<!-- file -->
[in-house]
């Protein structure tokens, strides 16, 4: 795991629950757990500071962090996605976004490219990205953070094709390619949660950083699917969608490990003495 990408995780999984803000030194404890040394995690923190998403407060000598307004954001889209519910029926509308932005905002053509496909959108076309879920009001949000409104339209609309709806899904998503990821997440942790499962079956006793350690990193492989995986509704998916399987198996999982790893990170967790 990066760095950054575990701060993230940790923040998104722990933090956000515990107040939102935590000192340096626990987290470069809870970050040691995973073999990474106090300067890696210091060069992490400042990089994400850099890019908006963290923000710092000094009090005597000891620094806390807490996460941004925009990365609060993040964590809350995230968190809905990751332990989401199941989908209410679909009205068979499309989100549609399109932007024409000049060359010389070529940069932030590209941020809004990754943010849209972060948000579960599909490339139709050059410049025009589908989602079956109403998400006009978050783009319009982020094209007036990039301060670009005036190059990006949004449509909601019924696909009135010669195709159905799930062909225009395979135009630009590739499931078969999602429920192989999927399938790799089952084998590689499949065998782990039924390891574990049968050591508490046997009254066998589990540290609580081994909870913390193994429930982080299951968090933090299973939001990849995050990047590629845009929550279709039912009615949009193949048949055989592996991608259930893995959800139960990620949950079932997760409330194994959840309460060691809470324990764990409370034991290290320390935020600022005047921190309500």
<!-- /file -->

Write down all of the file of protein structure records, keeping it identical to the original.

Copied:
[in-house]
């Protein structure tokens, strides 16, 4: 795991629950757990500071962090996605976004490219990205953070094709390619949660950083699917969608490990003495 990408995780999984803000030194404890040394995690923190998403407060000598307004954001889209519910029926509308932005905002053509496909959108076309879920009001949000409104339209609309709806899904998503990821997440942790499962079956006793350690990193492989995986509704998916399987198996999982790893990170967790 990066760095950054575990701060993230940790923040998104722990933090956000515990107040939102935590000192340096626990987290470069809870970050040691995973073999990474106090300067890696210091060069992490400042990089994400850099890019908006963290923000710092000094009090005597000891620094806390807490996460941004925009990365609060993040964590809350995230968190809905990751332990989401199941989908209410679909009205068979499309989100549609399109932007024409000049060359010389070529940069932030590209941020809004990754943010849209972060948000579960599909490339139709050059410049025009589908989602079956109403998400006009978050783009319009982020094209007036990039301060670009005036190059990006949004449509909601019924696909009135010669195709159905799930062909225009395979135009630009590739499931078969999602429920192989999927399938790799089952084998590689499949065998782990039924390891574990049968050591508490046997009254066998589990540290609580081994909870913390193994429930982080299951968090933090299973939001990849995050990047590629845009929550279709039912009615949009193949048949055989592996991608259930893995959800139960990620949950079932997760409330194994959840309460060691809470324990764990409370034991290290320390935020600022005047921190309500």